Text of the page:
Hey folks! Welcome the Wolf Conservation Center's THE MATING GAME! Now that wolf breeding season has come to a close, it's time to wait and see which of our lucky four breeding pairs will be winners of game. The winning couples will be celebrating their pups come this month or next and global "audience" (that means you!) will be able to help us keep an eye on all four of our wolf-couple "contestants!" In the next week or so, the WCC and WildEarth.TV will be launching EIGHT brand new LIVE WOLFCAMS on all of our breeding pairs (I'm still wondering when I get my camera...) So, before we start prying into the secret lives our lucky pairs, some introductions are in order.
Couple Number One: Mexican Wolves M740 and F749
Every summer the Species Survival Plan (SSP) management group for the Mexican gray wolf determine which wolves should be bred each year by using software developed for the population management of endangered species. Although the use of software in the game of love sounds creepy, this method of match-making helps create the most genetically diverse Mexican wolf population possible. Mexican Wolves M740 and F749 don't realize this, but scientists all over North America are crossing their fingers that will prove fruitful. M740 and F749 are a vital pair with the lowest inbreeding coefficient in the MWSSP!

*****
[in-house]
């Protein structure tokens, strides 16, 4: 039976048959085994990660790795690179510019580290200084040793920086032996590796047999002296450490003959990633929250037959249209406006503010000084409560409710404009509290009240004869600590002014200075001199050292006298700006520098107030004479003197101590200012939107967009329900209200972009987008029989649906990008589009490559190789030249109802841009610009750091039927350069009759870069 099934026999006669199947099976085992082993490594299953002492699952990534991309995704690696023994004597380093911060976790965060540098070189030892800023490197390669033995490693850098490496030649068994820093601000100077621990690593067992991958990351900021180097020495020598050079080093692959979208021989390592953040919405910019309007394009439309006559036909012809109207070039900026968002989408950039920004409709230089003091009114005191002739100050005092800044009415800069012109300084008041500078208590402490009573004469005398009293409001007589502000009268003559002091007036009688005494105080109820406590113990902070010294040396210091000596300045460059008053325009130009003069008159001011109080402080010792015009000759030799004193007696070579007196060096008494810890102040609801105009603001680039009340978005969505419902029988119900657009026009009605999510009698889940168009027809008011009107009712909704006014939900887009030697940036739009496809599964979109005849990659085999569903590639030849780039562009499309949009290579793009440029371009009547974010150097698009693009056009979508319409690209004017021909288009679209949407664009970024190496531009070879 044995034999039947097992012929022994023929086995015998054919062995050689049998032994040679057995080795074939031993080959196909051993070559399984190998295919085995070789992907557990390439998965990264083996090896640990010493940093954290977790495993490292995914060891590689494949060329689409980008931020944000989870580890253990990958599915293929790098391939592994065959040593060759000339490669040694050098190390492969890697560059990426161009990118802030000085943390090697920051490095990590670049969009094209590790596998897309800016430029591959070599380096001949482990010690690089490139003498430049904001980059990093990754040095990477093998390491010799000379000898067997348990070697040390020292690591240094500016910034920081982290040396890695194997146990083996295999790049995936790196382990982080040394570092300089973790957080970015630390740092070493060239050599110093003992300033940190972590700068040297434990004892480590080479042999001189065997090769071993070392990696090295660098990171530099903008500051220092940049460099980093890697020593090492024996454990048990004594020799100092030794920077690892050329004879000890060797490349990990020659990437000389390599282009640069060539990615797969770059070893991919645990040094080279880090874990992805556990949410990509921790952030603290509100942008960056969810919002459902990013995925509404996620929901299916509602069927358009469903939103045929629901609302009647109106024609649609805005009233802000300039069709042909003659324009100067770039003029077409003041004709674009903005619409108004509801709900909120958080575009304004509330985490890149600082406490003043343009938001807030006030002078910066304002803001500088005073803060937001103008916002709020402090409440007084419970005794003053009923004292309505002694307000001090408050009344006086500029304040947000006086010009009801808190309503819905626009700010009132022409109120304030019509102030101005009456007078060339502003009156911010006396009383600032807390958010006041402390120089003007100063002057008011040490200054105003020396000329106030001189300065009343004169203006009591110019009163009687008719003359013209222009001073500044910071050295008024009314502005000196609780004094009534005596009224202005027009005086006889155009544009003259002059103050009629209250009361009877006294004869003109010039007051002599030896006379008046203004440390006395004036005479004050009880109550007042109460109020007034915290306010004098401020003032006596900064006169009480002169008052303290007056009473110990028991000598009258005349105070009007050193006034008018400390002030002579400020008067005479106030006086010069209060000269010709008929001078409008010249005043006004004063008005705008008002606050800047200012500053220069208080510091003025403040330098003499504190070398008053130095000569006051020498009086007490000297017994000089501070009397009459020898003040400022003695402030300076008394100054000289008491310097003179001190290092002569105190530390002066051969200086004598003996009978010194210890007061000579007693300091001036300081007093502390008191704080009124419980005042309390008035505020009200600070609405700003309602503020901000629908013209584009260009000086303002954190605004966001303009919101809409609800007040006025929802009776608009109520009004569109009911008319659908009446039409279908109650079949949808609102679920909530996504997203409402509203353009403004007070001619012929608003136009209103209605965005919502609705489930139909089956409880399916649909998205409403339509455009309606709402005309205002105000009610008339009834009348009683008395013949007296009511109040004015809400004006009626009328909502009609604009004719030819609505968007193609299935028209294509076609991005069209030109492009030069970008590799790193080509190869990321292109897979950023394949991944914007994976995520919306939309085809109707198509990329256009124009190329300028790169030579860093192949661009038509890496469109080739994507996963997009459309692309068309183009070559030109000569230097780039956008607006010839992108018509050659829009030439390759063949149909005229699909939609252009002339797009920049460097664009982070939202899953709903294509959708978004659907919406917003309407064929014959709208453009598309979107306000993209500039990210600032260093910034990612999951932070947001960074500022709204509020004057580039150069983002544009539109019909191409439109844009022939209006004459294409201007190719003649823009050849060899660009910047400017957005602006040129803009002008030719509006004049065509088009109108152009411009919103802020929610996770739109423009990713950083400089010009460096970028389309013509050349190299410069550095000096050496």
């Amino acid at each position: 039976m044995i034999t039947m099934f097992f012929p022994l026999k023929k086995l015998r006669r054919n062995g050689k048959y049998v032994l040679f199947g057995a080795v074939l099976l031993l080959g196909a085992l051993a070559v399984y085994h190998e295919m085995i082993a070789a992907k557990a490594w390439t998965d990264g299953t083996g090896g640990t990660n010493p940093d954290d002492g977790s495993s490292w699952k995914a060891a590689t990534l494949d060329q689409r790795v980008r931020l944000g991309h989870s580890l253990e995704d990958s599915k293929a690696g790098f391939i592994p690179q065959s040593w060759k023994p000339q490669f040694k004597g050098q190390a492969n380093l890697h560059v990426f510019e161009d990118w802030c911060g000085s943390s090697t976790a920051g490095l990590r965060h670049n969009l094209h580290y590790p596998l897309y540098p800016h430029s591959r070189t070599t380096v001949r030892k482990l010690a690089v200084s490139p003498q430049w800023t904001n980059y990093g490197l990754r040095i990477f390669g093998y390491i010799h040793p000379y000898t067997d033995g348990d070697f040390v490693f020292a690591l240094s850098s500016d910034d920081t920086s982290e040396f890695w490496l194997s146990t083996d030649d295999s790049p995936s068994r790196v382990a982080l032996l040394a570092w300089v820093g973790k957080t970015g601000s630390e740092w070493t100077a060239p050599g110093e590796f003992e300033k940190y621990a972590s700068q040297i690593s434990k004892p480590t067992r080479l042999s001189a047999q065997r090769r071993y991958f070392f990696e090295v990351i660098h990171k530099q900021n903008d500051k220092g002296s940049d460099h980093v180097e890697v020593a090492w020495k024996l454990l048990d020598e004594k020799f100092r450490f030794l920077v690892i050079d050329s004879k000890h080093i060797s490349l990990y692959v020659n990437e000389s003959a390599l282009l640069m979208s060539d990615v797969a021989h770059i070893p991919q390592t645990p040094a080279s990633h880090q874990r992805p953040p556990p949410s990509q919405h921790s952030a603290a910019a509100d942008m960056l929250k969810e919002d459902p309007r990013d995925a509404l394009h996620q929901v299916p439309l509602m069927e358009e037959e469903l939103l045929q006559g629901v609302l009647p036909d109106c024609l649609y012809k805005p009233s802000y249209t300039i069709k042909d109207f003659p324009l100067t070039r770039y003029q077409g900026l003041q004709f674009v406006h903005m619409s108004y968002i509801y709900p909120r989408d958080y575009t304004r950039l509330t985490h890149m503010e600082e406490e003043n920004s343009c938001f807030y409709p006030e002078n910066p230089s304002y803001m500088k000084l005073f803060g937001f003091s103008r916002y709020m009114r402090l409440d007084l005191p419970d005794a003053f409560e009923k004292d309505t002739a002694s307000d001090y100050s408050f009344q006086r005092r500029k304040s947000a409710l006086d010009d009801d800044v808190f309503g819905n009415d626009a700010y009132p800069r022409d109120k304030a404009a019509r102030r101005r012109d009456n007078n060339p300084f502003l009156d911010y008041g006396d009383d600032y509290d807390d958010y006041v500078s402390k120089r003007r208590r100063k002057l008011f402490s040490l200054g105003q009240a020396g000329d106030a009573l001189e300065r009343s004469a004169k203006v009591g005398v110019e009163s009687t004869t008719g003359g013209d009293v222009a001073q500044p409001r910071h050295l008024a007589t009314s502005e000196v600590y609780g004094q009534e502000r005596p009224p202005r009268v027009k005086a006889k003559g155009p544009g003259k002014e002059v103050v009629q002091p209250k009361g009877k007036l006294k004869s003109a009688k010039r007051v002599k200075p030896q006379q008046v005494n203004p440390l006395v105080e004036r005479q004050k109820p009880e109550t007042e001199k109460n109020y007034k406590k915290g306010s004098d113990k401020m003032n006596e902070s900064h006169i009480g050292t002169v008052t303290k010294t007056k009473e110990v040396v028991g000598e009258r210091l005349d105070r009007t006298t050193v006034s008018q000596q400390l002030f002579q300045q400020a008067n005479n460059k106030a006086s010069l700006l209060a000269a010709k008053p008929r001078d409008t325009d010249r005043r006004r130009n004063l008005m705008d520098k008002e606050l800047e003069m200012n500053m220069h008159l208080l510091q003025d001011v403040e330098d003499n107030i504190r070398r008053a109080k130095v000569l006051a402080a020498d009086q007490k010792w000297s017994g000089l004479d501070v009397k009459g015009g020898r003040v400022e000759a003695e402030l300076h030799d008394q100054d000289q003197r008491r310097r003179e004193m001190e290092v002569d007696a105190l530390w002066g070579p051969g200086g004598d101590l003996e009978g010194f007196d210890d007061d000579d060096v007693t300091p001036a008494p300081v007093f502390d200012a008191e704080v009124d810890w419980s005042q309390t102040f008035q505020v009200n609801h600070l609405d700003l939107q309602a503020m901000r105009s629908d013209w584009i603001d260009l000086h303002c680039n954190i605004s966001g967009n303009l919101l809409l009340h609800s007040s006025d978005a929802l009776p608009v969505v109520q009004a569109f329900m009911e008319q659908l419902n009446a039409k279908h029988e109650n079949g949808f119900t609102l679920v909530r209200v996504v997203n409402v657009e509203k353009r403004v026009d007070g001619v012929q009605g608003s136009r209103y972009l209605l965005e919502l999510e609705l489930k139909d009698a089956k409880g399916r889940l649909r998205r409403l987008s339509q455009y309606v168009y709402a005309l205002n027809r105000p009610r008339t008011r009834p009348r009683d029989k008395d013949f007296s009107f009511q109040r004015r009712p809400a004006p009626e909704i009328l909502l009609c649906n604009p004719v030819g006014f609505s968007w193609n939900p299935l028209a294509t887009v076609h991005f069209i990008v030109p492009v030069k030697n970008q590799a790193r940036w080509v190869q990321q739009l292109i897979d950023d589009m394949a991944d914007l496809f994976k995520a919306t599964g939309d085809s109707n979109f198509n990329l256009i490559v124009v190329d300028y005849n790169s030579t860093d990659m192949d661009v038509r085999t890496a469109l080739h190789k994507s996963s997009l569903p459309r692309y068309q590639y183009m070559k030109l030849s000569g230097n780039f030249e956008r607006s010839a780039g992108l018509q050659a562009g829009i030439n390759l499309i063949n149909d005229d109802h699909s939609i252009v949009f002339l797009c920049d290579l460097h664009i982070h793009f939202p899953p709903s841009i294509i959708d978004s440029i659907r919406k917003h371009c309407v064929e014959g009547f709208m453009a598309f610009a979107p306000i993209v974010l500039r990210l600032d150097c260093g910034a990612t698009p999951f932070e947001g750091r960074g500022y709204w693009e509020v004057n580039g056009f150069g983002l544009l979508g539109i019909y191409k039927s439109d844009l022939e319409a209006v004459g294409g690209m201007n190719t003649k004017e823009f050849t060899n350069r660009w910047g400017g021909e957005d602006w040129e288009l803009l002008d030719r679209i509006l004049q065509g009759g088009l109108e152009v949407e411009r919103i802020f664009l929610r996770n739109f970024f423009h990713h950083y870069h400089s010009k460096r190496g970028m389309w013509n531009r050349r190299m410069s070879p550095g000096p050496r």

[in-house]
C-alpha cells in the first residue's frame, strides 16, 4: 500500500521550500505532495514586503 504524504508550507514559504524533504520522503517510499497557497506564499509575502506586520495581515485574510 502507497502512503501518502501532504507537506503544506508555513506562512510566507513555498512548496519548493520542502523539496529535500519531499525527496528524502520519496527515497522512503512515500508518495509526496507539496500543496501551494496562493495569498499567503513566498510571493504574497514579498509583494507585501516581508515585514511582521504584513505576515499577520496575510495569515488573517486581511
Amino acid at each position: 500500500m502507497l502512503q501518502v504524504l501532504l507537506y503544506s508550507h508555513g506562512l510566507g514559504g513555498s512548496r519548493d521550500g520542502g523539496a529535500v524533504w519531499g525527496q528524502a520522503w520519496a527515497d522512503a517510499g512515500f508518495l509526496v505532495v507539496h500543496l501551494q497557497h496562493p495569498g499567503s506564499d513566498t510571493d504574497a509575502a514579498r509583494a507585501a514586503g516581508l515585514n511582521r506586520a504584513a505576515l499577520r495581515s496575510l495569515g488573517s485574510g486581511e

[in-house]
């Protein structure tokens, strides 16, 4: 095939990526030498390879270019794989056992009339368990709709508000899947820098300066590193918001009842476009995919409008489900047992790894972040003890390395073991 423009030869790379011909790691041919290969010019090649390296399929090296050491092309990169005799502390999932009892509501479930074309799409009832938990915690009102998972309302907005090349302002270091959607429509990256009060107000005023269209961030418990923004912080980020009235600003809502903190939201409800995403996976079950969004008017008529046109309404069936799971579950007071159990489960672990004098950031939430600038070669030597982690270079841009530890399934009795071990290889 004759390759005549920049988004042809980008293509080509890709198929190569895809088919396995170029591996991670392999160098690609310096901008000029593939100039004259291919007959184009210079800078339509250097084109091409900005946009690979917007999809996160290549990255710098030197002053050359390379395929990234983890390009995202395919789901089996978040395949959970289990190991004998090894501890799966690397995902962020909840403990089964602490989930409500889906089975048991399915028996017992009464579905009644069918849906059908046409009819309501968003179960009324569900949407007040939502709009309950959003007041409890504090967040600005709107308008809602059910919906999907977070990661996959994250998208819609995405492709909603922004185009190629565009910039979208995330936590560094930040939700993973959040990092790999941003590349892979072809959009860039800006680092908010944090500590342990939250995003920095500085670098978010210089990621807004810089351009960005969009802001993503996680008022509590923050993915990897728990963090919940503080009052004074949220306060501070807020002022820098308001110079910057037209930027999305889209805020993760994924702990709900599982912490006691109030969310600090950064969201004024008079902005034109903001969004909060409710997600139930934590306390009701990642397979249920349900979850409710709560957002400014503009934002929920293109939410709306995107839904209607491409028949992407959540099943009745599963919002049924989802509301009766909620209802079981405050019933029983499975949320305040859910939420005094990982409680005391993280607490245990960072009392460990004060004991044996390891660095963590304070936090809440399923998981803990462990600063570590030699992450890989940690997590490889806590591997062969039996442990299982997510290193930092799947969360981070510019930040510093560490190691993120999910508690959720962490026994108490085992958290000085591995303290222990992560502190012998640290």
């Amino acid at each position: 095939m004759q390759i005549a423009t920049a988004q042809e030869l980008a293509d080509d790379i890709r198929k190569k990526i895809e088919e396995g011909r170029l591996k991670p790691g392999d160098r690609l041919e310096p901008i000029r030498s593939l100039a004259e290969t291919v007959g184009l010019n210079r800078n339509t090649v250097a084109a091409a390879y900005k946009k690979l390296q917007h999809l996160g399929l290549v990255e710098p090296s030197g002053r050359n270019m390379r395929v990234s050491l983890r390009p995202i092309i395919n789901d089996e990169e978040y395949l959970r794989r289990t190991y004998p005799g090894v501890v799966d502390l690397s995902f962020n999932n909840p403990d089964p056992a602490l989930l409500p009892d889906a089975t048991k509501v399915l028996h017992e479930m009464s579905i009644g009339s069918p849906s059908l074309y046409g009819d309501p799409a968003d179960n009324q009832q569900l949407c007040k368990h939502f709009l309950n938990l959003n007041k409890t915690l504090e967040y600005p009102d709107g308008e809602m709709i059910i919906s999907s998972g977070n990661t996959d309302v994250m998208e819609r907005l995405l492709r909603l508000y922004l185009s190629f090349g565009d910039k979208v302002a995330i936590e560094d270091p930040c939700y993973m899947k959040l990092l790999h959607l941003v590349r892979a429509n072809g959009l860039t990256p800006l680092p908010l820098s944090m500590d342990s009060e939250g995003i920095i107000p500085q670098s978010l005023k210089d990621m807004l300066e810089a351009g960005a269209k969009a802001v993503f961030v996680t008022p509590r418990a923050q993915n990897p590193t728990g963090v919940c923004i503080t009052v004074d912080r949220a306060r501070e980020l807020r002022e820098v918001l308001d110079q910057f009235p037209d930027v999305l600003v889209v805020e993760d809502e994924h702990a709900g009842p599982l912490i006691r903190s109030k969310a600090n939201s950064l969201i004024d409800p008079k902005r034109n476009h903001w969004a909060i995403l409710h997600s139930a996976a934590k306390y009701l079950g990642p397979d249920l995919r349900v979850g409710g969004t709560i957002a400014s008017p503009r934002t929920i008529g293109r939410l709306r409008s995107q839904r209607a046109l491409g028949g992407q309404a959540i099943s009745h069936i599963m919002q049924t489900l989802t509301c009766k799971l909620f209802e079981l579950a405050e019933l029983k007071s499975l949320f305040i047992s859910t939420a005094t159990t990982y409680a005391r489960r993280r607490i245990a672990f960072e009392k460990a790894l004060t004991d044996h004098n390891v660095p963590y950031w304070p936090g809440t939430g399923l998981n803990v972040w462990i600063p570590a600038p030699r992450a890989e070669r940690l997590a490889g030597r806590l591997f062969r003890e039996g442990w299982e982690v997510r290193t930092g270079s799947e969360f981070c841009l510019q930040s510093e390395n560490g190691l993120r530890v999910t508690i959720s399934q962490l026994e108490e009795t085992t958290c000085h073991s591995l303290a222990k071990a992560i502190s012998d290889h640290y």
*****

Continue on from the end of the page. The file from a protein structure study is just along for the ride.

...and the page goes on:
M740 is nine years old and has called the WCC home since his transfer from the Brookfield Zoo in Chicago, IL in October of 2009. He was paired with Mexican wolf F810 for the past two years but the couple failed to produce pups. So last fall, we moved F810 to live with her brothers, M804 and M807, and introduced F749 to M740 for the very first time. F749 is the same age and joined the WCC family in December of 2009 after living at the U.S. Fish and Wildlife Wolf Management Facility in New Mexico. So far the pair gets along well enough, but have they struck a love connection? We'll soon find out. Hopefully they have fallen head over paws!
Located in South Salem, NY, the Wolf Conservation Center (www.nywolf.org) exists to educate people about wolves and their valuable role in the environment, and to help protect their future in the wild. The WCC is home to ambassador wolves that visitors can observe in spacious natural enclosures. We also have over 20 wolves as part of our participation in Species Survival Plans for critically endangered Mexican Gray Wolves and Red Wolves. To learn more about us or to arrange a visit, please go to our website and follow us on Facebook. Questions about the blog? Email us at firstname.lastname@example.org